http://www.huffingtonpost.com/wendy-litner/i-dont-know-how-to-make-peace-with-my-infertility_b_8525700.html?ir=Parents&ncid=fcbklnkushpmg00000037

This really highlights how it feels:

The agony of infertility runs so deep that I feel irrevocably changed by the experience — so much so that having a baby now almost feels beside the point. How will I ever heal? How will we ever be OK with the hows and whys and buts of it all? My heart feels mashed inside my chest. Could a baby really put it back together again?

And I have learned from experience that the answer is no.  Having M brought me a lot of joy, but it was a separate joy.  It wasn’t one that automatically erased all that had happened because it had been “resolved.”

It can never be resolved.  The pain leaves a profound impact on you, and there is no cure.  I can’t just have a baby no matter how much I want one, no matter how hard I try.

I haven’t entirely put this out there yet, in so many words, but we have been hoping to have another baby.  I’ve had two more miscarriages since this began, including one where I was maxed out on Clomid.  I’m on Femara right now, which I’ve never tried before but it’s expensive and possibly the last option.  Doing IVF again isn’t an option (unless maybe it were magically free).

And so here I am feeling crazy for trying, for hoping maybe this time everything will work out, but it’s not going well.  Sometimes I wonder why I should expect a different result?  I don’t know how I can ever come to terms with it.  It’s the most maddening, heartbreaking position to be in, and I know that it’s very likely at some point soon I’ll have to try to accept giving up and moving on.

It Doesn’t Go Away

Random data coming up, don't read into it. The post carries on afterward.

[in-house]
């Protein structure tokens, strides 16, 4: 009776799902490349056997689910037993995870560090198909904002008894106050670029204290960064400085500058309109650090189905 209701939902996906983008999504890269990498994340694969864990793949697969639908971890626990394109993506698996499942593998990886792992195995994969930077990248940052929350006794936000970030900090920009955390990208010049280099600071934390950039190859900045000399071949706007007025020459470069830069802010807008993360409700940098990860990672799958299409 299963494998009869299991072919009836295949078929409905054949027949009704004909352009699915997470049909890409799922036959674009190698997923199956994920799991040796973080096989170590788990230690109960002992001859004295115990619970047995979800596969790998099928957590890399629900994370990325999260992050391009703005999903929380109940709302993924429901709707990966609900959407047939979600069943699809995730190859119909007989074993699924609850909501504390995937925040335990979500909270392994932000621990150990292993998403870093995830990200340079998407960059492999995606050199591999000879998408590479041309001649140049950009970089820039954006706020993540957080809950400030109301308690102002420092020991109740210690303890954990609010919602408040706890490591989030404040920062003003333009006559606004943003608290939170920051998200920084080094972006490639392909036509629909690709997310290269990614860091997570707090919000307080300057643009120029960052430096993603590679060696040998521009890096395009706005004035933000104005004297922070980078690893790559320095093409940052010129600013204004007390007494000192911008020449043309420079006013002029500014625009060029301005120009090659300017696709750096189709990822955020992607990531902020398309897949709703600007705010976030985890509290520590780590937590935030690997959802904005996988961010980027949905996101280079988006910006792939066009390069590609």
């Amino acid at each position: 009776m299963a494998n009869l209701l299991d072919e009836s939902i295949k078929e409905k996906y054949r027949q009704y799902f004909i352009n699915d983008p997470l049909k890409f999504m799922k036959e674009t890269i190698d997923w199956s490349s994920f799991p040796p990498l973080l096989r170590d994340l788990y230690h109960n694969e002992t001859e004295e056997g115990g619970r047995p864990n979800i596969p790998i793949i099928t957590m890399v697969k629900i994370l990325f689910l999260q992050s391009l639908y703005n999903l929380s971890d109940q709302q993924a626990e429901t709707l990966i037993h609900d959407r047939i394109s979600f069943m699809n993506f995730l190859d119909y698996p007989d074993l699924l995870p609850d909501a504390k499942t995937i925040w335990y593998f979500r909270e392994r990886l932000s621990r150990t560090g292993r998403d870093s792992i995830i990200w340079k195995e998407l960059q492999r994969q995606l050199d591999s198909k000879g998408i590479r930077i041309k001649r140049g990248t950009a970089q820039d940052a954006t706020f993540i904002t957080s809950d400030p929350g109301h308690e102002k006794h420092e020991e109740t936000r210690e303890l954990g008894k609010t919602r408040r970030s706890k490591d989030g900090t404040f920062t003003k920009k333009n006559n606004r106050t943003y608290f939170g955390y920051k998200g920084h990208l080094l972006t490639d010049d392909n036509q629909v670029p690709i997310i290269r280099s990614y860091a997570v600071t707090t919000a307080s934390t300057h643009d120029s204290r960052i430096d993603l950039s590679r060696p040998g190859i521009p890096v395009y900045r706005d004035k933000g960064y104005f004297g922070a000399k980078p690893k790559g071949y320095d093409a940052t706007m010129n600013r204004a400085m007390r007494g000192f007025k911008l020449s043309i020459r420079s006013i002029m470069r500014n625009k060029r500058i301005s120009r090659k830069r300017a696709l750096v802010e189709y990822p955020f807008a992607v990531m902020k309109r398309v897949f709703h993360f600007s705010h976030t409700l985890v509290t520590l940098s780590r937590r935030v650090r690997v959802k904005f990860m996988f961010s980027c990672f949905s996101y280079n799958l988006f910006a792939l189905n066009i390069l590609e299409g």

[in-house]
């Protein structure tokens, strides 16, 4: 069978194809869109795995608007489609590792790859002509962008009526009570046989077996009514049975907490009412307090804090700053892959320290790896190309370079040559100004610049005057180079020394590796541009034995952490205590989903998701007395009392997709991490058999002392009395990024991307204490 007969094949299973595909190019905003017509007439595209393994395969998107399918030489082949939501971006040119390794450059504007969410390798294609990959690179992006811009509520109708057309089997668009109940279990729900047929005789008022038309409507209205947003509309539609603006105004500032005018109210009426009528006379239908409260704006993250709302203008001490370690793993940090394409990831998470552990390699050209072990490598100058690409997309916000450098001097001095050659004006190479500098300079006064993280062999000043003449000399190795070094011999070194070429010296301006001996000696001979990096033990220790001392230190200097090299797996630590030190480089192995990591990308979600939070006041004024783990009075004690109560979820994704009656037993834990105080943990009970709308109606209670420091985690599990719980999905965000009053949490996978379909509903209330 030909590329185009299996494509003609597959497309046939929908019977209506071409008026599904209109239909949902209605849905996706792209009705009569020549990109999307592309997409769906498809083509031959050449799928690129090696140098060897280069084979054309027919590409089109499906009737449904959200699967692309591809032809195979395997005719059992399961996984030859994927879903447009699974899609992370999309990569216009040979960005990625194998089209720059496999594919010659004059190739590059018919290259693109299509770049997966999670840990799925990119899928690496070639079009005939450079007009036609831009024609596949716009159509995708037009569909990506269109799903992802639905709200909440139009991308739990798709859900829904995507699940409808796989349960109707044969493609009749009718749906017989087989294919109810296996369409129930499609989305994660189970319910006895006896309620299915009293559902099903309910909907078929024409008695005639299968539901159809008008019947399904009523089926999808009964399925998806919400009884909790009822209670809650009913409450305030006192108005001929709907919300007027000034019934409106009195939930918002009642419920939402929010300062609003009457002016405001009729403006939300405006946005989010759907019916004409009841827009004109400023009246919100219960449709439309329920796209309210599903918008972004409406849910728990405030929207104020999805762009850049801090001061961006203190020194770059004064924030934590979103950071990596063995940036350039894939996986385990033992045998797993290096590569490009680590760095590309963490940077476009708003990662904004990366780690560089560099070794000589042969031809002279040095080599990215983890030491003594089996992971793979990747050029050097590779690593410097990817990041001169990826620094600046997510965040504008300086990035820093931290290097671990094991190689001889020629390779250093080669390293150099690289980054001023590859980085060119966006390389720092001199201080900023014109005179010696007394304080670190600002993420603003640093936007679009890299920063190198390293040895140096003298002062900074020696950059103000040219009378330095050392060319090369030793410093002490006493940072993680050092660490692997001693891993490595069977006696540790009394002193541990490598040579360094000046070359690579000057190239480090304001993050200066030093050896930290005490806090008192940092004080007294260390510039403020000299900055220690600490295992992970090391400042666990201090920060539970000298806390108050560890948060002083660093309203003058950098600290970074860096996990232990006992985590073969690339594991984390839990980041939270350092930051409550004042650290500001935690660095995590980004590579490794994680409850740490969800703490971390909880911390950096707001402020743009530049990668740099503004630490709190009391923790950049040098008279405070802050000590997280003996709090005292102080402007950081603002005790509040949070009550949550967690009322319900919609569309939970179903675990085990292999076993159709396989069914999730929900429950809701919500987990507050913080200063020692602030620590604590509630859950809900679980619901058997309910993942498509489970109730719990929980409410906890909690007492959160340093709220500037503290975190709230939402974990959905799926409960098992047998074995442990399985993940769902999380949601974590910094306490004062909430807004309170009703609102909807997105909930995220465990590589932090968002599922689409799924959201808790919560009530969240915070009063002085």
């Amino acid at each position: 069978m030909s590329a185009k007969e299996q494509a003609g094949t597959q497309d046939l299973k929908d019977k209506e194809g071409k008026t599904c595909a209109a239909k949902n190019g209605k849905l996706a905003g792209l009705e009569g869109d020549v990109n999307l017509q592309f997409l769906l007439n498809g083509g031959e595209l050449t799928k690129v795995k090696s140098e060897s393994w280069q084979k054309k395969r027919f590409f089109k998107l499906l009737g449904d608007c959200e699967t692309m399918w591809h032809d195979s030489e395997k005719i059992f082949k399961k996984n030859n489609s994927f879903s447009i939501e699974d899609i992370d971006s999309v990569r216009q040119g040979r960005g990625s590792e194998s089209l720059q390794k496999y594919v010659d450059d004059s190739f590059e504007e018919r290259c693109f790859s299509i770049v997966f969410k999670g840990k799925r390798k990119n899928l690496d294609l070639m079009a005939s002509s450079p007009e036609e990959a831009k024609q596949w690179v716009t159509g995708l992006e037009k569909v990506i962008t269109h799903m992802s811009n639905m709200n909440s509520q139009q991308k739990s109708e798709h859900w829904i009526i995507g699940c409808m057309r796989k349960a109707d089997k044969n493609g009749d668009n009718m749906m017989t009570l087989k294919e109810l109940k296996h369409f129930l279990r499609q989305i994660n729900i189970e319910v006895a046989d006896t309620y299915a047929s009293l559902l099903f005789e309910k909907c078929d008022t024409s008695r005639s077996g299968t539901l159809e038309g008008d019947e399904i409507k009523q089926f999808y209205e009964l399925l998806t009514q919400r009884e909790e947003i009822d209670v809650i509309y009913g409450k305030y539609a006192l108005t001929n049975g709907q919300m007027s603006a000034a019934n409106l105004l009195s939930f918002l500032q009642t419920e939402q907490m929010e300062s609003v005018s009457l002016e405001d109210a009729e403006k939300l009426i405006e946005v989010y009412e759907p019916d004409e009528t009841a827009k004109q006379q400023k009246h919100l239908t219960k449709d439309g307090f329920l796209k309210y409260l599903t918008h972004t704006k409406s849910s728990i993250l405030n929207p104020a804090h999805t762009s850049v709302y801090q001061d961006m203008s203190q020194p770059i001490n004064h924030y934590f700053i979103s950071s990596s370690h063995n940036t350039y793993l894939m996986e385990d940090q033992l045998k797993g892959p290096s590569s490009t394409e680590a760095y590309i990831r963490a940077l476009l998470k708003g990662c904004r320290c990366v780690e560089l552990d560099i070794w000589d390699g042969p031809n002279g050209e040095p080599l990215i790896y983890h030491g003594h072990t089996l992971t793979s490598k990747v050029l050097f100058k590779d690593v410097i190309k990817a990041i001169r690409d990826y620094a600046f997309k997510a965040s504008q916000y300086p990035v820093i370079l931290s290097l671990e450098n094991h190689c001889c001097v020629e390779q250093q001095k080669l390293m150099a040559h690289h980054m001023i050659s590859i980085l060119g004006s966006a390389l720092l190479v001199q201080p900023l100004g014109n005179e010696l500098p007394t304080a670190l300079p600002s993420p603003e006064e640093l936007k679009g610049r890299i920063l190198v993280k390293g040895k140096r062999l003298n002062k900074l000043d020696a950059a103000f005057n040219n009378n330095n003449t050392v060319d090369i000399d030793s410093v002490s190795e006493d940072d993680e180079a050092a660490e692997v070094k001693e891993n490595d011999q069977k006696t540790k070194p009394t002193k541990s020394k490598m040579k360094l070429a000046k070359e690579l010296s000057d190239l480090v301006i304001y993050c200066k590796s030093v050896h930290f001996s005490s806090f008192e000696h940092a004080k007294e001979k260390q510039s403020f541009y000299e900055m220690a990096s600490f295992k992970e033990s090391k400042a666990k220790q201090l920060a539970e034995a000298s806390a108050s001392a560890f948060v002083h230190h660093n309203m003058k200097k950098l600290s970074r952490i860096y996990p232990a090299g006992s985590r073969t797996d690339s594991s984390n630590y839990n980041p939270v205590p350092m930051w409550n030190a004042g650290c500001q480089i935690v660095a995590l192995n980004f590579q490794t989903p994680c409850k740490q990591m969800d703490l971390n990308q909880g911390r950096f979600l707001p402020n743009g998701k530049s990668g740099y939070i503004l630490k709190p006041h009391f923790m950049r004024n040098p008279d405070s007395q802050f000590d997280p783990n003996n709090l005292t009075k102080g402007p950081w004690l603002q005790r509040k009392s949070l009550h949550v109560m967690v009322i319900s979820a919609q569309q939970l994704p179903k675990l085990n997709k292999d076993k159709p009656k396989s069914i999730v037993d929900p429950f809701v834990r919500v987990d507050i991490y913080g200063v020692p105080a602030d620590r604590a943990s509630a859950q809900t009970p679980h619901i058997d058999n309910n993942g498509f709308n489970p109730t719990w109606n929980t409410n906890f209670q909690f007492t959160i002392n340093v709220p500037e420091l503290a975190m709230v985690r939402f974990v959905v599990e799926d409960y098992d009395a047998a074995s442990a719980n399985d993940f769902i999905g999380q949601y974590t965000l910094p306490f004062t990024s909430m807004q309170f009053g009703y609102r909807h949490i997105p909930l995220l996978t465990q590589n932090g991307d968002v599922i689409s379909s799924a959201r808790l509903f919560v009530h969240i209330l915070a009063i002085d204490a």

Read this article just now.  Great article, spot on.

http://www.washingtonpost.com/news/parenting/wp/2015/04/27/the-other-side-of-infertility-i-finally-joined-the-elusive-mommy-club-but-did-i-really-belong/

It puts into words so much that I’ve felt.  Just recently in fact I was sitting with two other moms of kids on my son’s baseball team who were talking about her surprise baby and ease-of-conception-issues that went on from there.  I wanted to cry and throw up having to sit there listening to it.  I don’t feel like the other moms when stuff like that happens.  I feel like an outsider.

I’m 2 1/2 years past our “resolution,” and I have learned that the effects of infertility are profound and stay with you always.  It’s still something I have to deal with: all of those feelings are still there and are the first to surface, even if they don’t hit me quite as hard.

In fact, lately I’ve been reminded just how much it is still part of my life when faced with the desire to want to have another baby.  It is an incredibly complicated and scary issue.  It brings back all of the risk of heartbreak; it is still something I would have to face if we did make that decision.  I have to factor my willingness to risk going through all of that into a decision, and I’m back to feeling angry about how unfair it all is.